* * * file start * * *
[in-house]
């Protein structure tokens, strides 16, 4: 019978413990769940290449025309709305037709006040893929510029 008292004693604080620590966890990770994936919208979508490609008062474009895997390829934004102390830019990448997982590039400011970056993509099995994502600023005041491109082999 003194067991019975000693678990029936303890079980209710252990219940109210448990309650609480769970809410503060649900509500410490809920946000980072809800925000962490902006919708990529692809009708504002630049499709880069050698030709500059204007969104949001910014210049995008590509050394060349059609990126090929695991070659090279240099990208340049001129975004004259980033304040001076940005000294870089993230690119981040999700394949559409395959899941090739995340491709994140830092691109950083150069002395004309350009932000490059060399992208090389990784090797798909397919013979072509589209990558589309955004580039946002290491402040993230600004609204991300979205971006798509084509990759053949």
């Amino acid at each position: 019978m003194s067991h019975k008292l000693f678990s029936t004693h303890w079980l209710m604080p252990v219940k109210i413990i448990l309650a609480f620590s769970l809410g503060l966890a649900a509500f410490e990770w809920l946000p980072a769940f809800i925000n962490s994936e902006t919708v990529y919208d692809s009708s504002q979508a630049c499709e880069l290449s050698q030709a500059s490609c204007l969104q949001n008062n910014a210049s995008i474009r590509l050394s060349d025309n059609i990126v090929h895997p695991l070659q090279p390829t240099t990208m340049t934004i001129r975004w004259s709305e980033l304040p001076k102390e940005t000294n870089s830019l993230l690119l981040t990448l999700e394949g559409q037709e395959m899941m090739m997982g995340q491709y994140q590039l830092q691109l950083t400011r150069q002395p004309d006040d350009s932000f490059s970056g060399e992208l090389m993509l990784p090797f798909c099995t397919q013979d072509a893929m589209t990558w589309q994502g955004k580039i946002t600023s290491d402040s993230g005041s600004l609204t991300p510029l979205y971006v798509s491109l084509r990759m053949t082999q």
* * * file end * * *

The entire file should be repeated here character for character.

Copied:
[in-house]
């Protein structure tokens, strides 16, 4: 019978413990769940290449025309709305037709006040893929510029 008292004693604080620590966890990770994936919208979508490609008062474009895997390829934004102390830019990448997982590039400011970056993509099995994502600023005041491109082999 003194067991019975000693678990029936303890079980209710252990219940109210448990309650609480769970809410503060649900509500410490809920946000980072809800925000962490902006919708990529692809009708504002630049499709880069050698030709500059204007969104949001910014210049995008590509050394060349059609990126090929695991070659090279240099990208340049001129975004004259980033304040001076940005000294870089993230690119981040999700394949559409395959899941090739995340491709994140830092691109950083150069002395004309350009932000490059060399992208090389990784090797798909397919013979072509589209990558589309955004580039946002290491402040993230600004609204991300979205971006798509084509990759053949």
């Amino acid at each position: 019978m003194s067991h019975k008292l000693f678990s029936t004693h303890w079980l209710m604080p252990v219940k109210i413990i448990l309650a609480f620590s769970l809410g503060l966890a649900a509500f410490e990770w809920l946000p980072a769940f809800i925000n962490s994936e902006t919708v990529y919208d692809s009708s504002q979508a630049c499709e880069l290449s050698q030709a500059s490609c204007l969104q949001n008062n910014a210049s995008i474009r590509l050394s060349d025309n059609i990126v090929h895997p695991l070659q090279p390829t240099t990208m340049t934004i001129r975004w004259s709305e980033l304040p001076k102390e940005t000294n870089s830019l993230l690119l981040t990448l999700e394949g559409q037709e395959m899941m090739m997982g995340q491709y994140q590039l830092q691109l950083t400011r150069q002395p004309d006040d350009s932000f490059s970056g060399e992208l090389m993509l990784p090797f798909c099995t397919q013979d072509a893929m589209t990558w589309q994502g955004k580039i946002t600023s290491d402040s993230g005041s600004l609204t991300p510029l979205y971006v798509s491109l084509r990759m053949t082999q």